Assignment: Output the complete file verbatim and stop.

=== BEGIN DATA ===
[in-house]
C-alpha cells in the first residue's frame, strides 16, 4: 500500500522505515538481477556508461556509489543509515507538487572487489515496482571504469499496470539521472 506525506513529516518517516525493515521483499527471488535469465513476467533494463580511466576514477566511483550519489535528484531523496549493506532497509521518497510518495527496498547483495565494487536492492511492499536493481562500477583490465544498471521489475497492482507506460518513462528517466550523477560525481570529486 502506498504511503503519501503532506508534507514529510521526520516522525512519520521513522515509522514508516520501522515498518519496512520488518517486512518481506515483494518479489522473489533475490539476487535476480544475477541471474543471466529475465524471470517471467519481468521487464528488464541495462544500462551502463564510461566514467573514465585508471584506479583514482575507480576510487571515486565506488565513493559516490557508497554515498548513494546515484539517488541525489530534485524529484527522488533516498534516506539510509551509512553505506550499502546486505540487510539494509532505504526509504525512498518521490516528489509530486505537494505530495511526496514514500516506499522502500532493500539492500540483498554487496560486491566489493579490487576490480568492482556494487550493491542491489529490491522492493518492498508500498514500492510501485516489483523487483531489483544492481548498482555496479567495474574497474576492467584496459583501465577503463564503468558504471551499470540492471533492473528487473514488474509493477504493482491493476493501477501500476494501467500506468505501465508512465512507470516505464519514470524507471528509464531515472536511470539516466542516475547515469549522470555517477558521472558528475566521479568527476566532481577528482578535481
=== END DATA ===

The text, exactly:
[in-house]
C-alpha cells in the first residue's frame, strides 16, 4: 500500500522505515538481477556508461556509489543509515507538487572487489515496482571504469499496470539521472 506525506513529516518517516525493515521483499527471488535469465513476467533494463580511466576514477566511483550519489535528484531523496549493506532497509521518497510518495527496498547483495565494487536492492511492499536493481562500477583490465544498471521489475497492482507506460518513462528517466550523477560525481570529486 502506498504511503503519501503532506508534507514529510521526520516522525512519520521513522515509522514508516520501522515498518519496512520488518517486512518481506515483494518479489522473489533475490539476487535476480544475477541471474543471466529475465524471470517471467519481468521487464528488464541495462544500462551502463564510461566514467573514465585508471584506479583514482575507480576510487571515486565506488565513493559516490557508497554515498548513494546515484539517488541525489530534485524529484527522488533516498534516506539510509551509512553505506550499502546486505540487510539494509532505504526509504525512498518521490516528489509530486505537494505530495511526496514514500516506499522502500532493500539492500540483498554487496560486491566489493579490487576490480568492482556494487550493491542491489529490491522492493518492498508500498514500492510501485516489483523487483531489483544492481548498482555496479567495474574497474576492467584496459583501465577503463564503468558504471551499470540492471533492473528487473514488474509493477504493482491493476493501477501500476494501467500506468505501465508512465512507470516505464519514470524507471528509464531515472536511470539516466542516475547515469549522470555517477558521472558528475566521479568527476566532481577528482578535481